WSC 22-23

Conference 21

Case I:


12-year-old, male neutered, Havanese dog (Canis familiaris)


A 12-year-old, male neutered Havanese dog has been managed through the Neurology Service over the course of 2 years for a right forebrain mass and cluster seizures. The dog was treated with radiation therapy 2 years ago and continued to have seizures. More recently, the dog started showing progressive neurologic signs consistent with regrowth of the mass (more frequent seizures, circling to the right, dull mentation, decreased menace OS). The dog presented to the Neurology service for cluster seizures and was hospitalized for seizure management. The seizures could only be controlled with a valium CRI. His owners elected euthanasia given the persistent breakthrough seizure activity and progressive neurologic dysfunction.

Gross Pathology:

The right frontal lobe has a focal, firm, tan, irregular mass that is adhered to the regional dura and measures 2.3 x 3 x 3.3 cm. The regional cerebral gyri are expanded (edema). Impression smears are obtained.

The fixed brain is sectioned. In the right frontal lobe, there is an irregular, firm, tan mass with a midline shift and regional parenchymal expansion.

Laboratory Results:

Impression smear cytology of brain mass: Smears are highly cellular and contain large numbers of round, oval and polygonal cells with abundant cytoplasm and well-defined cell borders. Cells contain large amounts of finely granulated, eosinophilic to amphophilic or basophilic cytoplasm. Nuclei are frequently eccentrically placed, round to oval and monomorphic with single or indistinct nucleoli. There is marked anisocytosis and mild anisokaryosis. 

Microscopic Description:

One section of rostral cerebrum is examined. Extending from and expanding the leptomeninges, infiltrating into the regional cerebral cortex, there is a plaque-like, irregular, unencapsulated, mildly infiltrative neoplasm measuring approximately 1.8 x 1.0 cm. The neoplasm is comprised of large round, oval and polygonal cells forming sheets and supported by a scant, fibrovascular stroma. Neoplastic cells have well defined cell borders and contain abundant cytoplasm with densely packed eosinophilic granules. Nuclei are frequently eccentric, round, oval and sometimes angular, exhibiting mild pleomorphism (up to 2-fold) with finely stippled chromatin and an indistinct or single central nucleolus. There are zero mitoses in ten 40x (2.37 mm2) high power fields. The leptomeninges within and around the tumor undergoes fibrosis, with multifocal regions of chondroid metaplasia. The regional infiltrated cortex exhibits parenchymal rarefaction, vacuolation, increased numbers of small caliber vessels lined by hypertrophied endothelial cells, increased numbers of glial cells comprised of microglial (including Gitter cells) and astrocytes. Multifocally, dilated, eosinophilic axons are observed (spheroids). Occasional foci of karyorrhectic debris, amorphous eosinophilic material and hemorrhage are present (necrosis). Rare perivascular aggregates of inflammatory cells are observed throughout the parenchyma and leptomeninges, comprised of lymphocytes, plasma cells and fewer macrophages containing golden brown, granular pigment (hemosiderin). Small vessels are infrequently mineralized.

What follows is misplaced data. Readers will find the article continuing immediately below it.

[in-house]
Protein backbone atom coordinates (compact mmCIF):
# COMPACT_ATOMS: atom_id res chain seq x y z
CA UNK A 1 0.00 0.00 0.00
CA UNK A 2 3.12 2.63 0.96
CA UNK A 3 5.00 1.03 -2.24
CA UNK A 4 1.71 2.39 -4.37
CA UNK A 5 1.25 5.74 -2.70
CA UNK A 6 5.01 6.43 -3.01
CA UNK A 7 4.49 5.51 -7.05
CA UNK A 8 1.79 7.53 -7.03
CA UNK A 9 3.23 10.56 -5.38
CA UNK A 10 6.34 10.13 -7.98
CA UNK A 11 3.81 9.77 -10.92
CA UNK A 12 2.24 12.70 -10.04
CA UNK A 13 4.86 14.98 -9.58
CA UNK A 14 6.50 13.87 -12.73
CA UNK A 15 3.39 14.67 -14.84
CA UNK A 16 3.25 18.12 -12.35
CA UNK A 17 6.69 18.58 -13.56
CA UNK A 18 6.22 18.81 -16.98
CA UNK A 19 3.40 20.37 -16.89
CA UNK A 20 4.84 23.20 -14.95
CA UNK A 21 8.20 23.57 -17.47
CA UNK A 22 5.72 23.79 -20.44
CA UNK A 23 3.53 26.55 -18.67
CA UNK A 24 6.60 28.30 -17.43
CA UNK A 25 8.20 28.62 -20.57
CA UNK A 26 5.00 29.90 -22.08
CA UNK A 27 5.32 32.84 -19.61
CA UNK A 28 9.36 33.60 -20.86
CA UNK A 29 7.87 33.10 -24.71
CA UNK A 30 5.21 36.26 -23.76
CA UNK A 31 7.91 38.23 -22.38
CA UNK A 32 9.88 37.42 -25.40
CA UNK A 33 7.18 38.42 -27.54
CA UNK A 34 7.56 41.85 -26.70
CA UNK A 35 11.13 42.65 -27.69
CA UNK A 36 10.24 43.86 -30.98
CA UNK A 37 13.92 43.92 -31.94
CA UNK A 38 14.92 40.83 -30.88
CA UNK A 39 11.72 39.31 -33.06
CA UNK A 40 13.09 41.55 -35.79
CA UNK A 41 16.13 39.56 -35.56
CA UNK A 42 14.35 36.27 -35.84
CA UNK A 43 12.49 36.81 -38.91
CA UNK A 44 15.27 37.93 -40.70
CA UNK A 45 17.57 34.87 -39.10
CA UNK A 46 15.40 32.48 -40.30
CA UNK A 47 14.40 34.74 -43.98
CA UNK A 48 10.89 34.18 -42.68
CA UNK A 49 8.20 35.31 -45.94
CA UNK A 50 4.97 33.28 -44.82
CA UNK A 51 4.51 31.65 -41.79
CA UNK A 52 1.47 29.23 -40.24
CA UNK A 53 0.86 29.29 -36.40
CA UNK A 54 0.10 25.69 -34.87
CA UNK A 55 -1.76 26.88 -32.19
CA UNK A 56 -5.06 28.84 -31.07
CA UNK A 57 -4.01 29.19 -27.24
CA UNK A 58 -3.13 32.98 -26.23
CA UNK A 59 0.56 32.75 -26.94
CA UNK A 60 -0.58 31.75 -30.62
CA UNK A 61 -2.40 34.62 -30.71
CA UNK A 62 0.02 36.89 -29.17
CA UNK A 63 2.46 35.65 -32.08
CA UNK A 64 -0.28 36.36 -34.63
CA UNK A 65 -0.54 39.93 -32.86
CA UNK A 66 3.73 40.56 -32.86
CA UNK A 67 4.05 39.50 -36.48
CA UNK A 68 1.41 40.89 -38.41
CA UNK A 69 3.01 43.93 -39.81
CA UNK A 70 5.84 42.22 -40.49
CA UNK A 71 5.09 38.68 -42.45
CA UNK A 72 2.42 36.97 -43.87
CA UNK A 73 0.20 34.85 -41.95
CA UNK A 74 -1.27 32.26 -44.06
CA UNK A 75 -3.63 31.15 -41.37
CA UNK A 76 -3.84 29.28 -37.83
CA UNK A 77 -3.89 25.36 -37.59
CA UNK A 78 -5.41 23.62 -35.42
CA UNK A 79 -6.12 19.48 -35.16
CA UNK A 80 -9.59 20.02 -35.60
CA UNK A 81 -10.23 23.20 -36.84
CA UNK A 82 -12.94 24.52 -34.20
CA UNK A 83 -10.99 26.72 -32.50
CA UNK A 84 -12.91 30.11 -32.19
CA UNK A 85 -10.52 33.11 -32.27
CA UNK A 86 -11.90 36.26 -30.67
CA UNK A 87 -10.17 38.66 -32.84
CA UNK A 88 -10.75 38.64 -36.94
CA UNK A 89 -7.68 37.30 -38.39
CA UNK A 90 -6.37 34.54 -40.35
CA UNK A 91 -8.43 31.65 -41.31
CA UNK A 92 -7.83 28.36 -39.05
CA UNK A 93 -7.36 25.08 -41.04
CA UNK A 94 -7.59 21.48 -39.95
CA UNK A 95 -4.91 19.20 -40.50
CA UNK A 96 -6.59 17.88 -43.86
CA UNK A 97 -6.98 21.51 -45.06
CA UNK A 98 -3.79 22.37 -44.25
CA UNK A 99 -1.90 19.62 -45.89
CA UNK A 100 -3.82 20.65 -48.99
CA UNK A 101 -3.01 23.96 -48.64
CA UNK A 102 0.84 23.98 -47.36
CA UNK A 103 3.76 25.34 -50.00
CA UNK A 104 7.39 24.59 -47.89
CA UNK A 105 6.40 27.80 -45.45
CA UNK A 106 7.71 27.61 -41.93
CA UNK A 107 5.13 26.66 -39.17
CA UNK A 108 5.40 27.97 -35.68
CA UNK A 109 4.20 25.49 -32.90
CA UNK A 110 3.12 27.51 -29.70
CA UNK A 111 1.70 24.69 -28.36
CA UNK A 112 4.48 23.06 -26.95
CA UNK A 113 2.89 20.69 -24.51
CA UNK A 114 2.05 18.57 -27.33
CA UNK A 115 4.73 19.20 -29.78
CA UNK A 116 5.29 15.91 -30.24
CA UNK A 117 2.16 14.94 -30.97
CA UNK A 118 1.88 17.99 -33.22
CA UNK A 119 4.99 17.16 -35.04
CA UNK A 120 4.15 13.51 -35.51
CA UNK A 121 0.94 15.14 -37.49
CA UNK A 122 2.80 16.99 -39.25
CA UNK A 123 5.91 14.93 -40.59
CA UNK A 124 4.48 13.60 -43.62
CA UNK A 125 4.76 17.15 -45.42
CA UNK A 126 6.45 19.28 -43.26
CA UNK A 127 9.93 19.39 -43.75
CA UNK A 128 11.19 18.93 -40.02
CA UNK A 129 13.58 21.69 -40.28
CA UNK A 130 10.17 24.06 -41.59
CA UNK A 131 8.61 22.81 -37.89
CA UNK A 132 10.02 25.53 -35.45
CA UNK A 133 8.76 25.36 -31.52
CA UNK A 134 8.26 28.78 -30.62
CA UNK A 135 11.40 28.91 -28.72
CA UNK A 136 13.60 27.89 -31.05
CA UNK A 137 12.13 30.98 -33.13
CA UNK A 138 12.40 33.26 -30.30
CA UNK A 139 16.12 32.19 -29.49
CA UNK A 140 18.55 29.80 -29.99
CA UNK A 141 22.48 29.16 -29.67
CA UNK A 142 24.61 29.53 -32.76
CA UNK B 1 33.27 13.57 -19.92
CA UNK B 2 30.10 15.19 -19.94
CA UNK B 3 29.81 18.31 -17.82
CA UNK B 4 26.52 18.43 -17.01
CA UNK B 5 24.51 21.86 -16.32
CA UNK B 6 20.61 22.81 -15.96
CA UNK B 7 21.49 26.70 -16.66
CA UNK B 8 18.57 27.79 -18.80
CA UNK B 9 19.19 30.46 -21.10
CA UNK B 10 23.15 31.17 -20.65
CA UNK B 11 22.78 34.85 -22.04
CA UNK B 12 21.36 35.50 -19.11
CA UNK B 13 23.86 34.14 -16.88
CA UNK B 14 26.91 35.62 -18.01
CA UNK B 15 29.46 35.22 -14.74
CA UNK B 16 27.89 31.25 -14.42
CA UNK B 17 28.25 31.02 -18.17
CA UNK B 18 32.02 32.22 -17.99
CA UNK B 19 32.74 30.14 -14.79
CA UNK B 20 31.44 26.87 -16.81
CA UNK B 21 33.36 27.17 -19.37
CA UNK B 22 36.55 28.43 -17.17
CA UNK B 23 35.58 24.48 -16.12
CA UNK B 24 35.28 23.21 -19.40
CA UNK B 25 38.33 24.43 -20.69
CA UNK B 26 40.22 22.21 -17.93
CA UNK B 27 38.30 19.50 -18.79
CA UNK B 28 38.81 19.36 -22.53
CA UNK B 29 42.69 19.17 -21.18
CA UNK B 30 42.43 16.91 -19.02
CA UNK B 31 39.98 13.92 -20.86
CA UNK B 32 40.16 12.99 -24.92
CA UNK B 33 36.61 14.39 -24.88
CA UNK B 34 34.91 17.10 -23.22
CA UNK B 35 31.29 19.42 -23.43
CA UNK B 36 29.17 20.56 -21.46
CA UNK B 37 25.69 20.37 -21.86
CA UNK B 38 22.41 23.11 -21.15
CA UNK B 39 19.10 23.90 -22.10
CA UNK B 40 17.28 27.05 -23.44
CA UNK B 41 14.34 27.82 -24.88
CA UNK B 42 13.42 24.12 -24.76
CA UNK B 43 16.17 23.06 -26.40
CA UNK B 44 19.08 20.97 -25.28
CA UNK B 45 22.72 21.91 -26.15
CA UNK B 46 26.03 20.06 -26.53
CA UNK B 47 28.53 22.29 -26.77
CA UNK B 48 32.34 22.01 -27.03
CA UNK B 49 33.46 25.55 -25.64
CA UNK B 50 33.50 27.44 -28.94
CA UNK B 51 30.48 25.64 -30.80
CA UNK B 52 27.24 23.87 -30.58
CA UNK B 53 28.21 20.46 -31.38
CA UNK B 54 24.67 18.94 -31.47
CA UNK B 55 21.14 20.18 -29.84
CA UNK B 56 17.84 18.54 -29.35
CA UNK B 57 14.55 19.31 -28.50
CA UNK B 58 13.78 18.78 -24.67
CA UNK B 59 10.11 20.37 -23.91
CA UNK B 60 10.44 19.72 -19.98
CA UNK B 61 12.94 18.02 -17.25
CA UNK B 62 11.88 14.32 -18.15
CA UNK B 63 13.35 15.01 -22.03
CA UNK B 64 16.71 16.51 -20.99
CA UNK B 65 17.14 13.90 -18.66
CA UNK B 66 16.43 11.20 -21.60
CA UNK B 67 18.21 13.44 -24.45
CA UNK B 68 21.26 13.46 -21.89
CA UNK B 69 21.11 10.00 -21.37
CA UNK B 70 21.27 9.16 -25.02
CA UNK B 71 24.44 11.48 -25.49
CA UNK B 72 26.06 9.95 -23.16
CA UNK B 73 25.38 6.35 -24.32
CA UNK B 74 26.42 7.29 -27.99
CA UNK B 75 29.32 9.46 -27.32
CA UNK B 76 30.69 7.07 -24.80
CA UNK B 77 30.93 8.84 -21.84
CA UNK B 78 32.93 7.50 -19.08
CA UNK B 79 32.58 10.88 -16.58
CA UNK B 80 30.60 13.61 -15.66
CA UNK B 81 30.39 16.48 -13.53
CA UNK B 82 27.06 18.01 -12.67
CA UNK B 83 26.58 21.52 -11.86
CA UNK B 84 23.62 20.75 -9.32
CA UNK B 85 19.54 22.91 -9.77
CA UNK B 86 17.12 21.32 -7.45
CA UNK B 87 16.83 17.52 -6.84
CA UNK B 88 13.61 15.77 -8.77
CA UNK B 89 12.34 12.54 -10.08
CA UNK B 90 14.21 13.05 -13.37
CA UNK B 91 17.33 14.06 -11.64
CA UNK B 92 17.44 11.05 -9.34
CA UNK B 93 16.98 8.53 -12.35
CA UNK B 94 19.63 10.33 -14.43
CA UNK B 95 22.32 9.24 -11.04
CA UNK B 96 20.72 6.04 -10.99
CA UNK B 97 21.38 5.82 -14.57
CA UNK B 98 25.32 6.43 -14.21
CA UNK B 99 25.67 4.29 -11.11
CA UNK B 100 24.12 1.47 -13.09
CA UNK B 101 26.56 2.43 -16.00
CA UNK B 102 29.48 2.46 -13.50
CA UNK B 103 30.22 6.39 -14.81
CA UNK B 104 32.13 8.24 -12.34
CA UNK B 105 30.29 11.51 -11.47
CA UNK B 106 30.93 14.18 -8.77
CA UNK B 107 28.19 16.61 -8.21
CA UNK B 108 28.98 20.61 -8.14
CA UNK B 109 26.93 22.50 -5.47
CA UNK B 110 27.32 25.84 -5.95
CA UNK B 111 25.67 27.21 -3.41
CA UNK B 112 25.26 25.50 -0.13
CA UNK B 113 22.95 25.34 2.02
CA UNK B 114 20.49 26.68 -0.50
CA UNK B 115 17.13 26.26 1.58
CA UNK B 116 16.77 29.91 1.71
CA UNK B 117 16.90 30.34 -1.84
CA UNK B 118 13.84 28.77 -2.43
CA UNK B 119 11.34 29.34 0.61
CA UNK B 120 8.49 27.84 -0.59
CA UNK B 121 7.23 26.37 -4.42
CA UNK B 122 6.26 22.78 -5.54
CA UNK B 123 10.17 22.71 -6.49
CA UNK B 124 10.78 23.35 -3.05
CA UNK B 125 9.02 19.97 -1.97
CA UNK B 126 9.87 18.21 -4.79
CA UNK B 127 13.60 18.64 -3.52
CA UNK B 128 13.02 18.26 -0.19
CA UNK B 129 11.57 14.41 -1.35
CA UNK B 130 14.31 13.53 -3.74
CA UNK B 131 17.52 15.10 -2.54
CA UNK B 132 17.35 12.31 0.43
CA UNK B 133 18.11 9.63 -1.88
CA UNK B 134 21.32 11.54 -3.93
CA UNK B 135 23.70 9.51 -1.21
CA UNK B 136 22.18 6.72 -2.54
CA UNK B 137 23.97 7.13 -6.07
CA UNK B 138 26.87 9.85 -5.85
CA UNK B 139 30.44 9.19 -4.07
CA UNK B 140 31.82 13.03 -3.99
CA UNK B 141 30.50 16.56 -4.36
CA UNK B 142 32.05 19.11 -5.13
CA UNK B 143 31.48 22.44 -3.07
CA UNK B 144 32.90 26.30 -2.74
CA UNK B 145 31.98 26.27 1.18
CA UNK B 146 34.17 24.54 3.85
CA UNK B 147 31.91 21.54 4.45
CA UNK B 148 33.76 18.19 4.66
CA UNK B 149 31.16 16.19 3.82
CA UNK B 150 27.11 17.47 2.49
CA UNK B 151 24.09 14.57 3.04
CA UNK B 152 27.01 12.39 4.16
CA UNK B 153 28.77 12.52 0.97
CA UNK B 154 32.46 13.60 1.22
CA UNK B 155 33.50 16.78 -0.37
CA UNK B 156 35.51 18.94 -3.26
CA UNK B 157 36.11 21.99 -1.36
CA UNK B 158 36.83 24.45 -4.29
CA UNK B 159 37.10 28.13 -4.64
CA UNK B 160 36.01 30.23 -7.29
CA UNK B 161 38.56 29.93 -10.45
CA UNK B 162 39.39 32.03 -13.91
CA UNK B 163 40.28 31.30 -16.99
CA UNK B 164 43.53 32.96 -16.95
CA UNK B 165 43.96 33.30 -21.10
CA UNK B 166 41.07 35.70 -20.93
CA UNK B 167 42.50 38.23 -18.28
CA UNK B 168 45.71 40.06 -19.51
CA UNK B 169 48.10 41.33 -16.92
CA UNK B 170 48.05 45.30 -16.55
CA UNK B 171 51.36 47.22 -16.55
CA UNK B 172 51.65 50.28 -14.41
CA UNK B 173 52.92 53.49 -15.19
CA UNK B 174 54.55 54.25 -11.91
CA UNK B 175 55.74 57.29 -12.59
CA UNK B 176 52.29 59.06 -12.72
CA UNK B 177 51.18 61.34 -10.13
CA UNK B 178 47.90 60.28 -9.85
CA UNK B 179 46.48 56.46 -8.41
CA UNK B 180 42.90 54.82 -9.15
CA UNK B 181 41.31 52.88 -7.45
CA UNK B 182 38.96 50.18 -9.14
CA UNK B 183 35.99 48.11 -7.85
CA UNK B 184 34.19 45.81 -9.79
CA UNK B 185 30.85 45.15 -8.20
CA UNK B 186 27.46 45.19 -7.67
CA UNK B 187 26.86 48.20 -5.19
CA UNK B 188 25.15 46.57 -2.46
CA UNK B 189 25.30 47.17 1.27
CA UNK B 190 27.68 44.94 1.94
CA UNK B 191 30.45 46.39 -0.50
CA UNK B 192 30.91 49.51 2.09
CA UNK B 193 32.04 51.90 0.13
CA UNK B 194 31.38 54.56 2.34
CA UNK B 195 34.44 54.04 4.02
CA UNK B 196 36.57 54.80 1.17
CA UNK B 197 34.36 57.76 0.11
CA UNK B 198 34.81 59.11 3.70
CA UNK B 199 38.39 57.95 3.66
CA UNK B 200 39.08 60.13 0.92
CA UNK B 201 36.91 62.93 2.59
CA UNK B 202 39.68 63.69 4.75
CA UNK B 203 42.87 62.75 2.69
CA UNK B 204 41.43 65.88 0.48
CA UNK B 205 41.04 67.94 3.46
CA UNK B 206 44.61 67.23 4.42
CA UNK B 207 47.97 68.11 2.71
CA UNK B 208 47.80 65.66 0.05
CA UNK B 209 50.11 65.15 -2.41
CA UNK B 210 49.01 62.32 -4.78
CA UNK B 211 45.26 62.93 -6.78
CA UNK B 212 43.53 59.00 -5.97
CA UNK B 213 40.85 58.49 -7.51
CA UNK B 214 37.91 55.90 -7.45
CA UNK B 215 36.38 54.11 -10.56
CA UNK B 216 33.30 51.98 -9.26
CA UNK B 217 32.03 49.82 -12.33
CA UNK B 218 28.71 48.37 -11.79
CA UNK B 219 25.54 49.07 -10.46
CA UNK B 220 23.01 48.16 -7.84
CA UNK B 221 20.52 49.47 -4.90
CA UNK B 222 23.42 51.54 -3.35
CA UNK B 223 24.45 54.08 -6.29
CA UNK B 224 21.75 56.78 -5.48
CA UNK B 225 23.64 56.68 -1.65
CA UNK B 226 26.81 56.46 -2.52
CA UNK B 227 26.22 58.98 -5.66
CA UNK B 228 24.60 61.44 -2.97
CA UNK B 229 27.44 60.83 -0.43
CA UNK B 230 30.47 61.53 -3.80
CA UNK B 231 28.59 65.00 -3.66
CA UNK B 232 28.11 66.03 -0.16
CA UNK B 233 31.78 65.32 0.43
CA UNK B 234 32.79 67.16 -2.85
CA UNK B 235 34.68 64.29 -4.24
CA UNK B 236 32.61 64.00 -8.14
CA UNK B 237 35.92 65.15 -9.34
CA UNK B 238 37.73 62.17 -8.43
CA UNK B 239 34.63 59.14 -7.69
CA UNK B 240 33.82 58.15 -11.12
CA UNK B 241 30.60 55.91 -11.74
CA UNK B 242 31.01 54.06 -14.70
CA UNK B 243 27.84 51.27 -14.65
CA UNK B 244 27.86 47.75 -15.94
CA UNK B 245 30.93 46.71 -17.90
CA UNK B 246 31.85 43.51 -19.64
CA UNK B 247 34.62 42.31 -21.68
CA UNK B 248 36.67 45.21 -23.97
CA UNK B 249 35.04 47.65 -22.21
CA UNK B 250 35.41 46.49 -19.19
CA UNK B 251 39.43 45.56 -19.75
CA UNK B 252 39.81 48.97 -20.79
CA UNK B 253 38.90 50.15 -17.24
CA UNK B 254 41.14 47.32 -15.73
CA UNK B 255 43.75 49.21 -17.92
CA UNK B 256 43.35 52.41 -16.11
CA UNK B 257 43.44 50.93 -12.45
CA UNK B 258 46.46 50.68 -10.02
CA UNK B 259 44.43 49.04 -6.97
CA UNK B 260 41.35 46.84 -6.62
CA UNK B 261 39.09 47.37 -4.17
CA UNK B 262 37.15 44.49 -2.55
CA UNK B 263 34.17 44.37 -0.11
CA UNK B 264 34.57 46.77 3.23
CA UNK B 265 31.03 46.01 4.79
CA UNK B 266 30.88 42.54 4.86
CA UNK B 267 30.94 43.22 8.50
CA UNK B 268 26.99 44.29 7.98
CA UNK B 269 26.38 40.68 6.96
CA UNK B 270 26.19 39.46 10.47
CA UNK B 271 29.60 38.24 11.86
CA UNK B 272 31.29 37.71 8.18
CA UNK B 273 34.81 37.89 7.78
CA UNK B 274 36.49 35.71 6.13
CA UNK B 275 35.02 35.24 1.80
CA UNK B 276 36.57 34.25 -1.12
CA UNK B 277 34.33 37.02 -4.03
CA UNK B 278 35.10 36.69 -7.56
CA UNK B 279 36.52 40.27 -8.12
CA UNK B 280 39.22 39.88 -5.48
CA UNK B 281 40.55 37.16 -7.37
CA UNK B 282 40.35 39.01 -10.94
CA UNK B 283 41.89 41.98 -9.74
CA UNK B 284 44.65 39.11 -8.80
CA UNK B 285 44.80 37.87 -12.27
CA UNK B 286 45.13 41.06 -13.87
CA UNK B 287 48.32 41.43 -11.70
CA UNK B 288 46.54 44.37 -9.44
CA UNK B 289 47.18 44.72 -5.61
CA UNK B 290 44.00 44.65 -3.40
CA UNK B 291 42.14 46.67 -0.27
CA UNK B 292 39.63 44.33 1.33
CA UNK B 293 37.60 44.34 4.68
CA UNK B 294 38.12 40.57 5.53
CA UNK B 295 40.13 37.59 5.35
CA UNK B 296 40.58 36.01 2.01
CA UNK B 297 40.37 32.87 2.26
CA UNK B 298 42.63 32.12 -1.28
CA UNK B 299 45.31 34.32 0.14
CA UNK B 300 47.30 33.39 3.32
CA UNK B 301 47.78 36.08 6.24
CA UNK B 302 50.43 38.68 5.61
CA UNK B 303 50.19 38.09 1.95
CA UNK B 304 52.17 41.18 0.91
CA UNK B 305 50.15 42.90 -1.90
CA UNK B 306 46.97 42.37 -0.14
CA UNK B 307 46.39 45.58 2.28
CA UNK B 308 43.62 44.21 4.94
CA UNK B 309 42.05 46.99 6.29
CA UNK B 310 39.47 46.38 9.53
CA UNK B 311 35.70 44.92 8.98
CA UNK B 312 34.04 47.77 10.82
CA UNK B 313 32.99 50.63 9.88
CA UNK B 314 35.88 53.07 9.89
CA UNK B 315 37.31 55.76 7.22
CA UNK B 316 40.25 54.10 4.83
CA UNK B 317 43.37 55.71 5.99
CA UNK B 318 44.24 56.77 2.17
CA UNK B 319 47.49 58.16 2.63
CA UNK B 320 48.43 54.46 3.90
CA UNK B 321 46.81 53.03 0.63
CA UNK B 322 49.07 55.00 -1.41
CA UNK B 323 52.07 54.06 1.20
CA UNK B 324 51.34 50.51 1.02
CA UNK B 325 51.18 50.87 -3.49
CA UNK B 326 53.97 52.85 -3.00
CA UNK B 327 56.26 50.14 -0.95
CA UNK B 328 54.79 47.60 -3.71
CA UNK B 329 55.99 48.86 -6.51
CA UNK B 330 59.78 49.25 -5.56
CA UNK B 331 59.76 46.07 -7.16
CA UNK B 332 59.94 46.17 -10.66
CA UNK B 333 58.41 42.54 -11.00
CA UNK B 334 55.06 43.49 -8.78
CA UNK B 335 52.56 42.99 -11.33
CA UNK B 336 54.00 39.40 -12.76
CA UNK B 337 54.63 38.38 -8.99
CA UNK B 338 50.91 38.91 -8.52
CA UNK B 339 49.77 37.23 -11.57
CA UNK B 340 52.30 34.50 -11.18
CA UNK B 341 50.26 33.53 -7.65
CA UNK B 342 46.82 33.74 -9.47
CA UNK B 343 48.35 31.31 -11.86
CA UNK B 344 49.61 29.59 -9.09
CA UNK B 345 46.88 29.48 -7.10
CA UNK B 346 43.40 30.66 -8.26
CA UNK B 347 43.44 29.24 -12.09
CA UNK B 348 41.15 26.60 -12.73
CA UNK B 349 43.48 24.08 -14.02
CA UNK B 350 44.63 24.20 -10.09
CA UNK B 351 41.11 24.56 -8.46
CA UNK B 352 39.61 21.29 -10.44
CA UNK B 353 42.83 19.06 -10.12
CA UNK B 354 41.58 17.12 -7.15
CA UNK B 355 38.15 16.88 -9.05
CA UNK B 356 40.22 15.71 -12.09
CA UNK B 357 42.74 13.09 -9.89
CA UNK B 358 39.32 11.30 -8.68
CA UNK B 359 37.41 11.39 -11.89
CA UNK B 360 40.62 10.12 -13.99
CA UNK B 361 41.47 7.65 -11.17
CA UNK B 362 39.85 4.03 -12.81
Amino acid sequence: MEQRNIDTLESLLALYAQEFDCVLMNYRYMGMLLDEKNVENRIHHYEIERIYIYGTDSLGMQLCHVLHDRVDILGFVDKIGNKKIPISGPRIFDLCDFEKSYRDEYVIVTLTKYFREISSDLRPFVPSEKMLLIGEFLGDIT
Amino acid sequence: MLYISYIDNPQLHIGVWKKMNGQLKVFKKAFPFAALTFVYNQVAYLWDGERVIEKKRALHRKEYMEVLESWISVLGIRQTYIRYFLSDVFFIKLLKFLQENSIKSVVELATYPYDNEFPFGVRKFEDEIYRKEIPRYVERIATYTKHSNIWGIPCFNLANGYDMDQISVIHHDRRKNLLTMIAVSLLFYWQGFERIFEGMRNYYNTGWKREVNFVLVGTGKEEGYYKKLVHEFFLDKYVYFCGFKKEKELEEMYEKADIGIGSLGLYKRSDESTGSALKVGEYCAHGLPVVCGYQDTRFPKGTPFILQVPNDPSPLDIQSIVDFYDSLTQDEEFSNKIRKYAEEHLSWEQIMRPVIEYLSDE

Contributor’s Morphologic Diagnoses:

Brain (rostral cerebrum): Granular cell tumor with regional infiltration, edema, gliosis, and leptomeningeal fibrosis with chondroid metaplasia

Special stains: Cytoplasmic granules are PAS positive and diastase resistant

Contributor’s Comment:

Granular cell tumors (GCTs) are most common in the meninges of the cerebrum in dogs.2 In dogs, these tumors are typically supratentorial and extra-axial, plaque-like and infiltrative, however, can also cause diffuse thickening of the meninges.2 GCTs are typically unilateral, which can result in midline shifts caused by cerebral edema (as in this case). There are few reports of GCTs in the peripheral nervous system of dogs.4 These tumors are characteristically comprised of large cells with abundant, granular eosinophilic cytoplasm.2 The granular appearance of the cytoplasm is thought to be due to the presence of abundant lysosomes.2 The cell of origin is unknown and is disputed in the literature.2,5 It has been suggested that GCTs represent a common phenotype expressed by a variety of tumor cells.1,3 Tumors that can exhibit granular changes are many and include meningiomas and other primary tumors of the CNS, paragangliomas, schwannomas, neurofibromas, leiomyomas, hibernomas, fibroxanthomas and rhabdomyomas.4 In humans, peripheral GCTs are of Schwann cell origin, while intracranial GCTs are derived from astrocytes and pituicytes,5 commonly occurring within the infundibulum or neurohypophysis.3 Granular cells are frequently observed in other types of primary brain tumors,2 which may reflect a nonspecific metabolic transformation.3 A granular cell component has been reported in some human astrocytomas, meningiomas, and oligodendrogliomas.3,5

The imaging appearance of this tumor is characterized by strong, uniform, contrast enhancement and T1 weighted hyperintensity, as observed in this case.2 The presence of T1 weighted hyperintensity in GCTs is considered a useful diagnostic feature.2 These tumors can also be hyperintense on T2 weighted and FLAIR images,1,2 however, this mass was predominantly T2 isointense to faintly hypointense with patchy FLAIR hyperintensities. Additional useful imaging features include a plaque-like distribution pattern, peritumoral edema with a mass effect, meningeal involvement and an absence of bone involvement.1 These characteristics are not unique to the GCT, thus must be interpreted with caution, as GCT represents an extremely rare neoplasm of the canine central nervous system.1